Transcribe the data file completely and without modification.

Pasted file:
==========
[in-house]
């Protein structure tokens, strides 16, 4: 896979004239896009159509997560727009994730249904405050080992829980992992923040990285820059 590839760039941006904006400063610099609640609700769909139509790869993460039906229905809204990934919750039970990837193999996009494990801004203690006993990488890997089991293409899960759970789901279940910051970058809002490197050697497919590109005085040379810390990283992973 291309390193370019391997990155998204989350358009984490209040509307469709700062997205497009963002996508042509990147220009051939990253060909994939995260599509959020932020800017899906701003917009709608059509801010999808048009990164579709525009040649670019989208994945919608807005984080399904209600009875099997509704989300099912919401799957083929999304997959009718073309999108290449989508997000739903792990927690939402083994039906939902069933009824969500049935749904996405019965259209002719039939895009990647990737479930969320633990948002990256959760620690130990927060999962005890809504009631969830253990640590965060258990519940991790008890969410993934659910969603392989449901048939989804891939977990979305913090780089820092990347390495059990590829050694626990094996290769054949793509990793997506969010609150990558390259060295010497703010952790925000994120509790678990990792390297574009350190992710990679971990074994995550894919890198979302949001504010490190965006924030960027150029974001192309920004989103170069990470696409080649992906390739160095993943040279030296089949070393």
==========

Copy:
[in-house]
């Protein structure tokens, strides 16, 4: 896979004239896009159509997560727009994730249904405050080992829980992992923040990285820059 590839760039941006904006400063610099609640609700769909139509790869993460039906229905809204990934919750039970990837193999996009494990801004203690006993990488890997089991293409899960759970789901279940910051970058809002490197050697497919590109005085040379810390990283992973 291309390193370019391997990155998204989350358009984490209040509307469709700062997205497009963002996508042509990147220009051939990253060909994939995260599509959020932020800017899906701003917009709608059509801010999808048009990164579709525009040649670019989208994945919608807005984080399904209600009875099997509704989300099912919401799957083929999304997959009718073309999108290449989508997000739903792990927690939402083994039906939902069933009824969500049935749904996405019965259209002719039939895009990647990737479930969320633990948002990256959760620690130990927060999962005890809504009631969830253990640590965060258990519940991790008890969410993934659910969603392989449901048939989804891939977990979305913090780089820092990347390495059990590829050694626990094996290769054949793509990793997506969010609150990558390259060295010497703010952790925000994120509790678990990792390297574009350190992710990679971990074994995550894919890198979302949001504010490190965006924030960027150029974001192309920004989103170069990470696409080649992906390739160095993943040279030296089949070393």